I learned to fly out of Oakland International Airport, a Class C airport located under San Francisco's Class B airspace. It was a busy environment, and oftentimes strict adherence to the checklist was not possible on departure. I had to rely on memory, which is good for a pilot who flies frequent, but can be troublesome for a pilot who does not (that would be me).
What to do?
As I gained experience multiple piston engine aircraft, I noticed commonalities between each aircraft's climb checklist. So, to make fly easier, I thought up the following rhyming memory aid:
Each word is an aid to trigger specific actions for different aircraft systems. For example, after take-off when climbing out, I run the memory checklist as follows:
Power - Set throttles to climb manifold pressure, set prop lever to climb RPM
Pump - Turn off fuel pump(s)
Clean - Select/verify flaps up, verify gear is up, close cowl flaps
Lean - Set mixture lever (as required)
Pitch- Pitch for climb-out airspeed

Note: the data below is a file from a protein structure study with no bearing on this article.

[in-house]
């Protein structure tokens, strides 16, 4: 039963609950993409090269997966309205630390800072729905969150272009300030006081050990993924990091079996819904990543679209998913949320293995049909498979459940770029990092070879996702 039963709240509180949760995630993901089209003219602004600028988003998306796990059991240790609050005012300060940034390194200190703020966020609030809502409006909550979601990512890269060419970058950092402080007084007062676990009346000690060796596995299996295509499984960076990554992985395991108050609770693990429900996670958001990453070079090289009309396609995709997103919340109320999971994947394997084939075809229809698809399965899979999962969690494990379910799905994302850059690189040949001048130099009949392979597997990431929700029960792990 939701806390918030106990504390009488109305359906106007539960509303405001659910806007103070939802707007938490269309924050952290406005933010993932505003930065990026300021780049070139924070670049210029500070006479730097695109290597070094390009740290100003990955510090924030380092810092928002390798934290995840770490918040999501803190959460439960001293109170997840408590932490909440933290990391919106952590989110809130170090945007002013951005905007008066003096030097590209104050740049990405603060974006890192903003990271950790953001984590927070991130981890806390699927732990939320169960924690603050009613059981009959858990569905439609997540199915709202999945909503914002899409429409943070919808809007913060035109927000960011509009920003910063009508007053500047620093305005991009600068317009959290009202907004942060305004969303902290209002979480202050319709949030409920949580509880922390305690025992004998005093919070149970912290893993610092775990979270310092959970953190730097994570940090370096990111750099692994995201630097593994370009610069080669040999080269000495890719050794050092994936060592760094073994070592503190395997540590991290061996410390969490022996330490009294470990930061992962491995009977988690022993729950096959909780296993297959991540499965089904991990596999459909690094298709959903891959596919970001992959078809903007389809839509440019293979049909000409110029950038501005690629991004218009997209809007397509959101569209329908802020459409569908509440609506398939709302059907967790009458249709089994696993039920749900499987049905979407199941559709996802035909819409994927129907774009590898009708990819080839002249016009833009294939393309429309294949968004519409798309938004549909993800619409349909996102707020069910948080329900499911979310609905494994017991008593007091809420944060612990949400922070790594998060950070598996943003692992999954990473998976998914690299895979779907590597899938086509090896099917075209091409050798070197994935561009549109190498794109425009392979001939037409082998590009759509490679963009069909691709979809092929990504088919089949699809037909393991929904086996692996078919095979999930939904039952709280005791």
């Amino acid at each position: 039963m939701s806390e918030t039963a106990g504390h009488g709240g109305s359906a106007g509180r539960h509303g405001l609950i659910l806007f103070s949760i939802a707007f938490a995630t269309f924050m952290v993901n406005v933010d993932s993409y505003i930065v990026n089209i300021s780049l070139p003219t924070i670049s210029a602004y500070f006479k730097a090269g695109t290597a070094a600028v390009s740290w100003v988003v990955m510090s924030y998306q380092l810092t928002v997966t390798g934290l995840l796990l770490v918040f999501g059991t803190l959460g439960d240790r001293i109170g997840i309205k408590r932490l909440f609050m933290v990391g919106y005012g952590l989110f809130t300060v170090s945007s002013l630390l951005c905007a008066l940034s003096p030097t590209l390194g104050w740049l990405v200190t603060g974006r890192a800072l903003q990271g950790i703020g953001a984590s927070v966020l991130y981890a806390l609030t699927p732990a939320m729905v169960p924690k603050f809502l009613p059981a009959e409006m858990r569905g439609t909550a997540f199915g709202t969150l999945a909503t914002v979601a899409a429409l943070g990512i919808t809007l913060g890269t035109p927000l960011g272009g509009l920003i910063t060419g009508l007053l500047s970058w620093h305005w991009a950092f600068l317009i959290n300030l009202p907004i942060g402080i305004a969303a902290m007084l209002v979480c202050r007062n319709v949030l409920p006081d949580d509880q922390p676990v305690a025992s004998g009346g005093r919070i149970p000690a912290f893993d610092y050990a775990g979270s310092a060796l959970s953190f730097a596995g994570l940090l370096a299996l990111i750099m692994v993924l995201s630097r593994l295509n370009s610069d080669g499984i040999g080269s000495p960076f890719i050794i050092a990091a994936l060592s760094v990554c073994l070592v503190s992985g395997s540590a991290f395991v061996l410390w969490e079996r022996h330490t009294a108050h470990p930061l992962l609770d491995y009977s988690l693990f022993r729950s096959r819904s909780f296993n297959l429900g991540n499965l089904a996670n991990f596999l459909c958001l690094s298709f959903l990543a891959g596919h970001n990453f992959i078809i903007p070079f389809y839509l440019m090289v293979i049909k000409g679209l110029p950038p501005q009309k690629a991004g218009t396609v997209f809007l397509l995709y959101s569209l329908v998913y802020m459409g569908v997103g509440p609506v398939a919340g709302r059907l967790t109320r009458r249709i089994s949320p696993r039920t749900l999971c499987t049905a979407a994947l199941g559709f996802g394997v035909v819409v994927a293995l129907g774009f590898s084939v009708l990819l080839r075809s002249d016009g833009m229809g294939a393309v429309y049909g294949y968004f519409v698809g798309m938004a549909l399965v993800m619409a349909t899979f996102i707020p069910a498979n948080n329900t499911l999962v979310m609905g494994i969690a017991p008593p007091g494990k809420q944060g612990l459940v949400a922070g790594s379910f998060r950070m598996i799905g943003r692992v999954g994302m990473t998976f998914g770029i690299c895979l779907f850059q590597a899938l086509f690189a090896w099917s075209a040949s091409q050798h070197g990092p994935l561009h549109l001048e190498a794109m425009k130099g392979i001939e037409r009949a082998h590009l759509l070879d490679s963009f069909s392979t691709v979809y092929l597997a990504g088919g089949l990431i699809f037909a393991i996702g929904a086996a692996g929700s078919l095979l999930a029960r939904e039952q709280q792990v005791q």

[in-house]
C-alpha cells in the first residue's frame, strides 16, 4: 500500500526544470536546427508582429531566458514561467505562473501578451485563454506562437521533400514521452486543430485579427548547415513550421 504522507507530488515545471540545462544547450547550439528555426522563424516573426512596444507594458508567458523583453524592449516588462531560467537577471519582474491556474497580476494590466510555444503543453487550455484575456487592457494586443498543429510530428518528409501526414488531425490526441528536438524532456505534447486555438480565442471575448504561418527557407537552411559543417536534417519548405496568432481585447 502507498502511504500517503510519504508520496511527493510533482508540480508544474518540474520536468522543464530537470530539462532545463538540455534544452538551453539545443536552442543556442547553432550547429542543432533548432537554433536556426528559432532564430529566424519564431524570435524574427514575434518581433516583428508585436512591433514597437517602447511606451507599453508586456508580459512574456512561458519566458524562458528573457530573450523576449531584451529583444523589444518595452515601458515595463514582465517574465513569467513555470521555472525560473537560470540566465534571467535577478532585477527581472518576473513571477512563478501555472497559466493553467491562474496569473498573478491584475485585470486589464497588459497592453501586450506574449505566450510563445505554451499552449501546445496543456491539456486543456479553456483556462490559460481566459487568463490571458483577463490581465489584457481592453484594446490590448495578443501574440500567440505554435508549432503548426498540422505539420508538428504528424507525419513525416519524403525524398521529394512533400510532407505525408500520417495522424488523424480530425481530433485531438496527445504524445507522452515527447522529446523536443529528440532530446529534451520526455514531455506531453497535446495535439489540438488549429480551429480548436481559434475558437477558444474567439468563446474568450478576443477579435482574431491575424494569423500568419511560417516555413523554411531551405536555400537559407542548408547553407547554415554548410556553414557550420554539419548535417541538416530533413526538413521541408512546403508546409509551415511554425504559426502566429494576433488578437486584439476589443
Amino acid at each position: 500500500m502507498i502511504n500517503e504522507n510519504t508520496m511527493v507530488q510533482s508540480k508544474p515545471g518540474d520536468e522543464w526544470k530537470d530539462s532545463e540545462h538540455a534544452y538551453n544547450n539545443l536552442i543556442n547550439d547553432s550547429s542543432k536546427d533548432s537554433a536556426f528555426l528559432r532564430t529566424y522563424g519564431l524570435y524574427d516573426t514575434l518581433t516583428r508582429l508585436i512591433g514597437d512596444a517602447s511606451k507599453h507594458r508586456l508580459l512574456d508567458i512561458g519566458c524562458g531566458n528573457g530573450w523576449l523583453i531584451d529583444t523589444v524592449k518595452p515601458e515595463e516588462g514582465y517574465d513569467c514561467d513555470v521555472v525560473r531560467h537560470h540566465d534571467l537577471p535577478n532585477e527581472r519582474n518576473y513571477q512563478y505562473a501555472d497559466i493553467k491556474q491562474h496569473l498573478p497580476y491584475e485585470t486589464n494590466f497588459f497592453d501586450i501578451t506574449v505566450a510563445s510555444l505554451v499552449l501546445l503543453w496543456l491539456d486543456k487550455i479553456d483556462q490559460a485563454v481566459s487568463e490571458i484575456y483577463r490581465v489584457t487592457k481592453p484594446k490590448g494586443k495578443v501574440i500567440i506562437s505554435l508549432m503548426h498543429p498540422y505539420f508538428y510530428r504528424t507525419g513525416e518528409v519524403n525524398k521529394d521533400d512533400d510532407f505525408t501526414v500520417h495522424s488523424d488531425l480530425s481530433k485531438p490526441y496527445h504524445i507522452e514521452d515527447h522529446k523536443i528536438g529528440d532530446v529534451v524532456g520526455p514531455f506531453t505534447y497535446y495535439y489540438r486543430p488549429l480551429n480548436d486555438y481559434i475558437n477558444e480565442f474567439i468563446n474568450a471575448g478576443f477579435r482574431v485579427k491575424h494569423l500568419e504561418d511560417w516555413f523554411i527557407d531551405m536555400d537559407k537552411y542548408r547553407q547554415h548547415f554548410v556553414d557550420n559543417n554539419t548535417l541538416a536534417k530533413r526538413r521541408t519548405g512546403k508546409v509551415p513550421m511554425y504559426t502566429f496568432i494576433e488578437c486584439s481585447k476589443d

Switch - Turn off landing lights
I've used this generic checklist while flying Cessna 172s and 182s, Diamond DA40 Diamond Stars, and even PA44 Piper Seminole (a light twin). It simplifies the transition from take-off to climb out while negotiating busy airspace.
Even when I'm not flying a real airplane, I use the same memory checklist when I practice flying on my desktop simulator. (I regularly practice IFR flying on the stock Beechcraft Baron on Microsoft Flight Simulator 2004.) Training reinforces both good and bad habits. So train the way you fly, and fly the way your train. Discover your own good flying habits.